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PGXN Extension Build and Test Tools Docker Image

Test & Release Status

docker run -it --rm --mount "type=bind,src=$(pwd),dst=/repo" pgxn/pgxn-tools \
    sh -c 'cd /repo && pg-start 12 && pg-build-test'

This project provides a simple Docker image to enable the automated testing of PGXN extensions against multiple versions of PostgreSQL, as well as publishing releases to PGXN. The image contains these utilities:

  • pgxn: The PGXN command-line client
  • pg_prove: Runs and harnessing pgTAP tests
  • pg-start Pass a PostgreSQL major version to install and starts a PostgreSQL cluster
  • pg-build-test: Builds and tests an extension in the current directory
  • pgxn-bundle: Validates the PGXN META.json file and bundles up a release
  • pgxn-release: Release to PGXN

The image is based on the Debian Buster Slim image, and uses the PostgreSQL Apt repository to install PostgreSQL, supporting versions back to 8.2, as well as the latest prerelease version.

Unprivileged User

By default the container runs as root. To run as an unprivileged user, pass the AS_USER environment variable, and a user with that name will be created with sudo privileges (already used by pg-start and pg-build-test):

docker run -it --rm -e AS_USER=worker \
    --mount "type=bind,src=$(pwd),dst=/repo" pgxn/pgxn-tools \
    sh -c 'cd /repo && sudo pg-start 14 && pg-build-test'

The created user will have the UID 1001 unless LOCAL_UID is passed, which can usefully be set to the local UID so that the user has permission to access files in a mounted directory:

docker run -it --rm -e AS_USER=worker -e LOCAL_UID=$(id -u) \
    --mount "type=bind,src=$(pwd),dst=/repo" pgxn/pgxn-tools \
    sh -c 'cd /repo && sudo pg-start 14 && pg-build-test'

If no LOCAL_UID is set but GITHUB_EVENT_PATH is set (as it is in GitHub workflows), the UID will be set to the same value as the owner of the GITHUB_EVENT_PATH file. This allows the user to have full access to the GitHub-mounted project directory.

Postgres User

The postgres user, created by pg-start, also has full permission to use sudo without a password prompt.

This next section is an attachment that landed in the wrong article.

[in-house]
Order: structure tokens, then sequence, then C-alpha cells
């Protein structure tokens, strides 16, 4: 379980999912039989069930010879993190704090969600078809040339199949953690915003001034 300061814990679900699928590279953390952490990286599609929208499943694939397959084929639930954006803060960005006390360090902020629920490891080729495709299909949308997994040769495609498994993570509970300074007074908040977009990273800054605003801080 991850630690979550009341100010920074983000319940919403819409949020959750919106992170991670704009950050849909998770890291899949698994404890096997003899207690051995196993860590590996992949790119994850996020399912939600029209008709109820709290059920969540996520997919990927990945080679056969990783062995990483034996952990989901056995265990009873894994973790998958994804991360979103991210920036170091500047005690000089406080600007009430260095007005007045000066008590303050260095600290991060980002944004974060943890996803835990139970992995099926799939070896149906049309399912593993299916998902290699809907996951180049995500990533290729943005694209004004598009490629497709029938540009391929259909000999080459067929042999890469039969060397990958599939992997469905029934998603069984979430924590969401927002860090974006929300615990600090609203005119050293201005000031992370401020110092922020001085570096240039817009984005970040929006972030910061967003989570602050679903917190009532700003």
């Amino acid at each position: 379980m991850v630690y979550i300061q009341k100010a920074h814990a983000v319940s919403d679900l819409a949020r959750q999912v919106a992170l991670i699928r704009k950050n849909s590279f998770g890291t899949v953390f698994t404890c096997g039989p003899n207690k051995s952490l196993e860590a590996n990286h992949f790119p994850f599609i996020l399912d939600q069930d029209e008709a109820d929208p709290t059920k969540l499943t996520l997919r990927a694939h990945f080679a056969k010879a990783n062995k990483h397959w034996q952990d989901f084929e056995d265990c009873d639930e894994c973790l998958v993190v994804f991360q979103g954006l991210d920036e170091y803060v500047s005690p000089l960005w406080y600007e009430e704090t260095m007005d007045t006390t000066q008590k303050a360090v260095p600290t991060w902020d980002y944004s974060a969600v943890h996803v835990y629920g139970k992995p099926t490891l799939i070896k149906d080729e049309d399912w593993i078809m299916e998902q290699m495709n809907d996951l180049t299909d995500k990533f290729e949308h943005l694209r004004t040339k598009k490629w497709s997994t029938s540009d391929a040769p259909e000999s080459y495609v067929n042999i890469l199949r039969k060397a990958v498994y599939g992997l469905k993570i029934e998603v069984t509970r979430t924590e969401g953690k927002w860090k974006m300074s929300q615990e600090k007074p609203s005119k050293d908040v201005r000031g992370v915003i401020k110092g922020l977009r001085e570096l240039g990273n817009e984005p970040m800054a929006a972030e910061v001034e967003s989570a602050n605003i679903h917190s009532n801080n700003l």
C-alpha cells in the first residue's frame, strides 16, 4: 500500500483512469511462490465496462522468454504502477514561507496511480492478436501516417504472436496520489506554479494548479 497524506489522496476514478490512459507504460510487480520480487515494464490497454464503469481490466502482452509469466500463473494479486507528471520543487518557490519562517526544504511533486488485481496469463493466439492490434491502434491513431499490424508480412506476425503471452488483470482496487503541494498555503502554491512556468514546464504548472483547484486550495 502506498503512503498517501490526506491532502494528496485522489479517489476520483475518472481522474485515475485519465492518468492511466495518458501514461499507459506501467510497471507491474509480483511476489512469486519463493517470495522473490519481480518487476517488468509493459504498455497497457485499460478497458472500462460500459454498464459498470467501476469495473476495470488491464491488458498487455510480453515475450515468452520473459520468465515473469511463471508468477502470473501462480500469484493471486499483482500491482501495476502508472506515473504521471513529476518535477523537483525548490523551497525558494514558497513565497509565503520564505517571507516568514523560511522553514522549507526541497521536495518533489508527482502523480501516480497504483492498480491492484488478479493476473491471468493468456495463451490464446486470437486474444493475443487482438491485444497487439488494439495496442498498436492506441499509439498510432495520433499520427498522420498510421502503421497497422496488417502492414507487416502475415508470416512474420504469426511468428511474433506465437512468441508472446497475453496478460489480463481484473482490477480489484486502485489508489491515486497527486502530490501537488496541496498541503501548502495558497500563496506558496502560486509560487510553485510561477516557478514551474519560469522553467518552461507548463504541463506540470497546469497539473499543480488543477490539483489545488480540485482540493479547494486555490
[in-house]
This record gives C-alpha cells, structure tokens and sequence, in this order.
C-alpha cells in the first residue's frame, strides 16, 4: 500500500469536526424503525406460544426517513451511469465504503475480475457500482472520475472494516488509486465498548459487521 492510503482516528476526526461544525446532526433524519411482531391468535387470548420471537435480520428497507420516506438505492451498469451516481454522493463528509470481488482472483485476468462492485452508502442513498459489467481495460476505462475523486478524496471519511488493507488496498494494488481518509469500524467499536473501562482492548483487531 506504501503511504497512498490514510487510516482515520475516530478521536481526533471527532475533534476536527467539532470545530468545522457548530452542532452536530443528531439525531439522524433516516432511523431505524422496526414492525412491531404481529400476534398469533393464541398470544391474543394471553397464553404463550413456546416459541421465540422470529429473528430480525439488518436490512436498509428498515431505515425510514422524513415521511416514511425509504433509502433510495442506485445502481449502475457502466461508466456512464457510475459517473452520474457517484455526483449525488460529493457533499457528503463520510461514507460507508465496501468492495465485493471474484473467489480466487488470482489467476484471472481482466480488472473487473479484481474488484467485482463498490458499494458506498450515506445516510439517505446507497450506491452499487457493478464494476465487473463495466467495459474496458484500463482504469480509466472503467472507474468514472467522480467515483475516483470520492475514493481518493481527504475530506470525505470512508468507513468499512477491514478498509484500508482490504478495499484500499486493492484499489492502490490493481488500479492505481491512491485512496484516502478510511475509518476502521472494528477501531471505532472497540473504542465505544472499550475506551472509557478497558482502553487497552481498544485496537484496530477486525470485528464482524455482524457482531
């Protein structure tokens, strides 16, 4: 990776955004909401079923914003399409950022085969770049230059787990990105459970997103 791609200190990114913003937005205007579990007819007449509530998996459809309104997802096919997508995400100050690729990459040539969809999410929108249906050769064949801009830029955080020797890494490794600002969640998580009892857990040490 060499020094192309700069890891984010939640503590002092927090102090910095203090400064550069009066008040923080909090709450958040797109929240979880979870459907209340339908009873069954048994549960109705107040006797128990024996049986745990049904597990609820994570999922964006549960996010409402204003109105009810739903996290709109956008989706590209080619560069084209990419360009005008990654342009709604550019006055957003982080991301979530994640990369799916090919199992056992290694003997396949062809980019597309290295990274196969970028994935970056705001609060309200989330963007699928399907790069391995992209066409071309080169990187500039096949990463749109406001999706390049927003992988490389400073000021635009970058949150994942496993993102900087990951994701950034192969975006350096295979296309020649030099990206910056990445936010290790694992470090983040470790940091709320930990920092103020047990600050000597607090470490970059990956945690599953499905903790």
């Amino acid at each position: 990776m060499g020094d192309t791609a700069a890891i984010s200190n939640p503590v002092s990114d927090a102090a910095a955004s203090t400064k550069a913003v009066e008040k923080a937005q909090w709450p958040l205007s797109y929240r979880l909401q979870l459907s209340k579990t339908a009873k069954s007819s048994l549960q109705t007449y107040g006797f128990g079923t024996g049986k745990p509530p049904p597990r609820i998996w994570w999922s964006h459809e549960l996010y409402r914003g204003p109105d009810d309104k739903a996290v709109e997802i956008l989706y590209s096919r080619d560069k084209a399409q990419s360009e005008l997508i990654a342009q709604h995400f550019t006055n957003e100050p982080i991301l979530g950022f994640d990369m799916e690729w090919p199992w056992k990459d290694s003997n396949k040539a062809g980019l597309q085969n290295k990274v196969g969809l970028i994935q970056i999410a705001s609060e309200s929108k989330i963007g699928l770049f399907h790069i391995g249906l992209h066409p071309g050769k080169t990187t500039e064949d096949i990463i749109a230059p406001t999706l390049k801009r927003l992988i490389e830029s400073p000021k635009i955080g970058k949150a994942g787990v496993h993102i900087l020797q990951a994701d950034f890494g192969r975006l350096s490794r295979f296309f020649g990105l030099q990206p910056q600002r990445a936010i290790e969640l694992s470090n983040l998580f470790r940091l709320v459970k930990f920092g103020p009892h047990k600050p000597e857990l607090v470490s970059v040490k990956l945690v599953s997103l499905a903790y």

GitHub Workflow

Here's a sample [GitHub Workflow] to run tests on multiple versions of PostgreSQL for every push and pull request:

name: CI
on: [push, pull_request]
jobs:
  test:
    strategy:
      matrix:
        pg: [15, 14, 13, 12, 11, 10, 9.6, 9.5, 9.4, 9.3, 9.2, 9.1, 9.0, 8.4, 8.3, 8.2]
    name: 🐘 PostgreSQL ${{ matrix.pg }}
    runs-on: ubuntu-latest
    container: pgxn/pgxn-tools
    steps:
      - name: Start PostgreSQL ${{ matrix.pg }}
        run: pg-start ${{ matrix.pg }}
      - name: Check out the repo
        uses: actions/checkout@v2
      - name: Test on PostgreSQL ${{ matrix.pg }}
        run: pg-build-test

If you need to run the tests as an unprivileged user, pass the AS_USER variable as a container option:

    container:
      image: pgxn/pgxn-tools
      options: -e AS_USER=rando

This example demonstrates automatic publishing of a release whenever a tag is pushed matching v*. It publishes both to GitHub (using the create-release and upload-release-asset actions) and to PGXN:

name: Release
on:
  push:
    tags:
      - 'v*' # Push events matching v1.0, v20.15.10, etc.
jobs:
  release:
    name: Release on GitHub and PGXN
    runs-on: ubuntu-latest
    container: pgxn/pgxn-tools
    env:
      # Required to create GitHub release and upload the bundle.
      GITHUB_TOKEN: ${{ secrets.GITHUB_TOKEN }}
    steps:
    - name: Check out the repo
      uses: actions/checkout@v2
    - name: Bundle the Release
      id: bundle
      run: pgxn-bundle
    - name: Release on PGXN
      env:
        # Required to release on PGXN.
        PGXN_USERNAME: ${{ secrets.PGXN_USERNAME }}
        PGXN_PASSWORD: ${{ secrets.PGXN_PASSWORD }}
      run: pgxn-release
    - name: Create GitHub Release
      id: release
      uses: actions/create-release@v1
      with:
        tag_name: ${{ github.ref }}
        release_name: Release ${{ github.ref }}
        body: |
          Changes in this Release
          - First Change
          - Second Change
    - name: Upload Release Asset
      uses: actions/upload-release-asset@v1
      with:
        # Reference the upload URL and bundle name from previous steps.
        upload_url: ${{ steps.release.outputs.upload_url }}